Princeton Lifestyle Medicine

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Home > Your Health > Stress > How to Manage Stress

Managing Stress

Many activities can reduce  tension and foster feeling of calmness. Common  healthy  calming  activities can include  physical  activity, listening to music, walking  with a friend, reading, or practicing a repetitive leisure  activity such as gardening, pottery, or woodwork. More formal types of calming  activities that  involve inducing a relaxation response, such as meditation, yoga, or Tai Chi, have been studied  and often  show an accompanying decrease in heart rate, breathing rate, blood pressure, and a metabolic slowing  coupled  with feelings  of peace and relaxation. The concept of a physiological relaxation response  was developed over years of clinical  research  into traditional yogic and meditative techniques among  other  relaxation methods.

Relaxation therapy  is often effective in lowering heart rate, respiratory rate, and blood pressure  and achieving feelings  of relaxtion  and a reduction in anxiety  if practiced  regularly. This only need be done 20 minutes/day to elicit  the many  beneficial  effects. Simple, concise details  for eliciting the relaxation response is available on-line at Relaxation Response.org and in my separate  Relaxation Response handout.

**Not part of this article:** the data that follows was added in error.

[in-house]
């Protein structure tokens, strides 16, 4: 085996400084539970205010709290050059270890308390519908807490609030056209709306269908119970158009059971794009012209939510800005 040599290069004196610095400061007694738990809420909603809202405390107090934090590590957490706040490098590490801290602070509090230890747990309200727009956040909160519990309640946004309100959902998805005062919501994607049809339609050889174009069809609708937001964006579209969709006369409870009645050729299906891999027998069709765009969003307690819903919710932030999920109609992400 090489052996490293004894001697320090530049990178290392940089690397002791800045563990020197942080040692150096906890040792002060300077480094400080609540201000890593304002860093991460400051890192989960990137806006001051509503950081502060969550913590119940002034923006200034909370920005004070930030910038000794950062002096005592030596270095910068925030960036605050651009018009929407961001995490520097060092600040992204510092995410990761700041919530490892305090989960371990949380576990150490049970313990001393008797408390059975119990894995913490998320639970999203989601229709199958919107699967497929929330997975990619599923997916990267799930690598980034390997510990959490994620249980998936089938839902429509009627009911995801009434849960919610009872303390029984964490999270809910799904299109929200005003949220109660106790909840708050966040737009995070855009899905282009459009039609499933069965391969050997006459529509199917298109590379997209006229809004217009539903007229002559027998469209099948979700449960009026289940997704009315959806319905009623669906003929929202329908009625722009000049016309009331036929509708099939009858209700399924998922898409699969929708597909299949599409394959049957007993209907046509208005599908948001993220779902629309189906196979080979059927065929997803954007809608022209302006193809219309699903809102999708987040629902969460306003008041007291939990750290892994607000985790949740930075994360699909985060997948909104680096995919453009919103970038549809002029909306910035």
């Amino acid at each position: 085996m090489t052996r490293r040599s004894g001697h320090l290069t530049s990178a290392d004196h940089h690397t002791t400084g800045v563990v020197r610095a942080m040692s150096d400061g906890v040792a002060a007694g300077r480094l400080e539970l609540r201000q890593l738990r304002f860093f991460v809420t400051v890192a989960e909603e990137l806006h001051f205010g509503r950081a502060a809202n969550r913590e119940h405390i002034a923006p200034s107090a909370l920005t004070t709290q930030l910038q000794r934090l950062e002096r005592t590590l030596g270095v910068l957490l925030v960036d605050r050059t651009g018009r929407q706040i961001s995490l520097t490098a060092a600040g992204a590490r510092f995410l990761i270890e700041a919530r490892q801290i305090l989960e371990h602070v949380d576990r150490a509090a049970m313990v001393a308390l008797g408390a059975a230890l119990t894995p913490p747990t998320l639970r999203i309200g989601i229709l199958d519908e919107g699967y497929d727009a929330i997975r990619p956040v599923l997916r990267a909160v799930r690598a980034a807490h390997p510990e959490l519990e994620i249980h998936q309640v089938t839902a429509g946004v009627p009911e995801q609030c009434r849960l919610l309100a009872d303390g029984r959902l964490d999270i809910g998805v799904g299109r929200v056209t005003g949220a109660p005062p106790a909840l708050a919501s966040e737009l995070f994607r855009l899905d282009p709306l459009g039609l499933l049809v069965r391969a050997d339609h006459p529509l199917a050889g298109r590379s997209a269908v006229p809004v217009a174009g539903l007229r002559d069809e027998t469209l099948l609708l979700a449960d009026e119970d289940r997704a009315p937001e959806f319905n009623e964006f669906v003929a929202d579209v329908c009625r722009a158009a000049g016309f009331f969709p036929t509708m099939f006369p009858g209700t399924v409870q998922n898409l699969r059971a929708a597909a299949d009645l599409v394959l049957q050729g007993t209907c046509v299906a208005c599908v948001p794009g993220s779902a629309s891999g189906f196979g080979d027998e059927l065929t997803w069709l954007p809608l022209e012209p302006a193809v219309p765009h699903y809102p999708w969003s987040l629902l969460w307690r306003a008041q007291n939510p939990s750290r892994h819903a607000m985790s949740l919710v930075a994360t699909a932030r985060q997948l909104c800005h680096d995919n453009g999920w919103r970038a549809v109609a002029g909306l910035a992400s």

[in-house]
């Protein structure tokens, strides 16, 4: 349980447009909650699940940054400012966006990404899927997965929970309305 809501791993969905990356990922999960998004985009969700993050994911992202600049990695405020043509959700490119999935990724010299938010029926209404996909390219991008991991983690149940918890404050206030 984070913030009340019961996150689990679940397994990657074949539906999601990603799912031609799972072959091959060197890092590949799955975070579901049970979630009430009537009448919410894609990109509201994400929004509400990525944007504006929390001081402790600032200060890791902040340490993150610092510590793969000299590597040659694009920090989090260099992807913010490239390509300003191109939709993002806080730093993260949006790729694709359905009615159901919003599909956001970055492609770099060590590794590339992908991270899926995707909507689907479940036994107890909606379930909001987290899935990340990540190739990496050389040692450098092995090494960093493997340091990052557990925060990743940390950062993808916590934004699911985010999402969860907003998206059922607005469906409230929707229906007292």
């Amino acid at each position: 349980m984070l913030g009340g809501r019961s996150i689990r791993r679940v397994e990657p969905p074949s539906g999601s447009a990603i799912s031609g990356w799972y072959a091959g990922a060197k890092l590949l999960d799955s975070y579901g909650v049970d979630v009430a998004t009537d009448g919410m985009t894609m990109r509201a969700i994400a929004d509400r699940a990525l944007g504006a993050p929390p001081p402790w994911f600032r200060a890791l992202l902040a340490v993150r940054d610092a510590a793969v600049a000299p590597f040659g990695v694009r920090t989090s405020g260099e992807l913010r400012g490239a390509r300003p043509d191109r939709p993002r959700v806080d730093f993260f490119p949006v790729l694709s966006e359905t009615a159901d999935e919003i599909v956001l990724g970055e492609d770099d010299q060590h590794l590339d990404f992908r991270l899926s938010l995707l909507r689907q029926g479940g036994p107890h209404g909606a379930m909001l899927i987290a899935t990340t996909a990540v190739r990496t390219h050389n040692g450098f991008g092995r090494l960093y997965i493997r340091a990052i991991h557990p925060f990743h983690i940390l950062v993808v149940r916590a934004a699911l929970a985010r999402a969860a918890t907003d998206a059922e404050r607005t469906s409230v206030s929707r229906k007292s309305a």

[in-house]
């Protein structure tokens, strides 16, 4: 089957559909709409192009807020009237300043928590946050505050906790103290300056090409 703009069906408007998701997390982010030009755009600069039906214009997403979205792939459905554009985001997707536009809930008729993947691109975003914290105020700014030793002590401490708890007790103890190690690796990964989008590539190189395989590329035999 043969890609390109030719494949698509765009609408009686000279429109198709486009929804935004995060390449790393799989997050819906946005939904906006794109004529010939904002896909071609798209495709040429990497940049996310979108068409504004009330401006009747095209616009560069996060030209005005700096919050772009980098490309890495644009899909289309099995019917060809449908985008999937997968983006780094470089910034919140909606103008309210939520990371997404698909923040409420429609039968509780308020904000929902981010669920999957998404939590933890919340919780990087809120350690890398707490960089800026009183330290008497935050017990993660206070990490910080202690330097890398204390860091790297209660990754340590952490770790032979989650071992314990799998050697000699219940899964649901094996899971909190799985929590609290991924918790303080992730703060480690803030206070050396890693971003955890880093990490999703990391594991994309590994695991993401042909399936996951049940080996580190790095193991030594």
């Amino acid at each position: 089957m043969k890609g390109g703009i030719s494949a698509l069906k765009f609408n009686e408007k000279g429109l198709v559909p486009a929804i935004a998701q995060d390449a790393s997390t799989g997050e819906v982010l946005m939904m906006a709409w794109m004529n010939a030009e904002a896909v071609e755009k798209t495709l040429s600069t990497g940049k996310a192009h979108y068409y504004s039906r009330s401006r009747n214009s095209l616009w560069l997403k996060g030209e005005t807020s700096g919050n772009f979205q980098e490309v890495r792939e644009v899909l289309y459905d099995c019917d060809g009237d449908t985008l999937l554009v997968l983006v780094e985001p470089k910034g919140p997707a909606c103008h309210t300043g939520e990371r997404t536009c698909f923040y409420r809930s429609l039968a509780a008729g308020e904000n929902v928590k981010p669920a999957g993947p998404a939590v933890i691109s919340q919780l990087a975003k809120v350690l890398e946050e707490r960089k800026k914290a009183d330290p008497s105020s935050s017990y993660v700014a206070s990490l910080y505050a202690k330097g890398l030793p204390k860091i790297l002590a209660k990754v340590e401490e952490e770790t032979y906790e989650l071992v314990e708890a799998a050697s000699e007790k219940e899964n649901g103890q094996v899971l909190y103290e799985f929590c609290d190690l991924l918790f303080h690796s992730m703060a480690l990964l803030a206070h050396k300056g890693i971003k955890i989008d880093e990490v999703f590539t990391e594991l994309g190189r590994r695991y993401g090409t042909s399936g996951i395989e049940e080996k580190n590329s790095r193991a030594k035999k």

If interested one could perform it daily at work  (for  work related stresses) for 15 minutes  while sitting at his/her desk with the office door shut. Significant self-reported improvement in performance including efficiency, handling of problems, and strength of concentration have been reported in an occupational setting when using this technique during  one to two 15-minute breaks  while at work

 

 

 

Exercise benefit:

Regular aerobic exercise  has been shown to improve mood and reduce anxiety  and stress. Moderate exercise  is associated  with improving immediate mood and energy  and can also improve long-term sleep quality.

 

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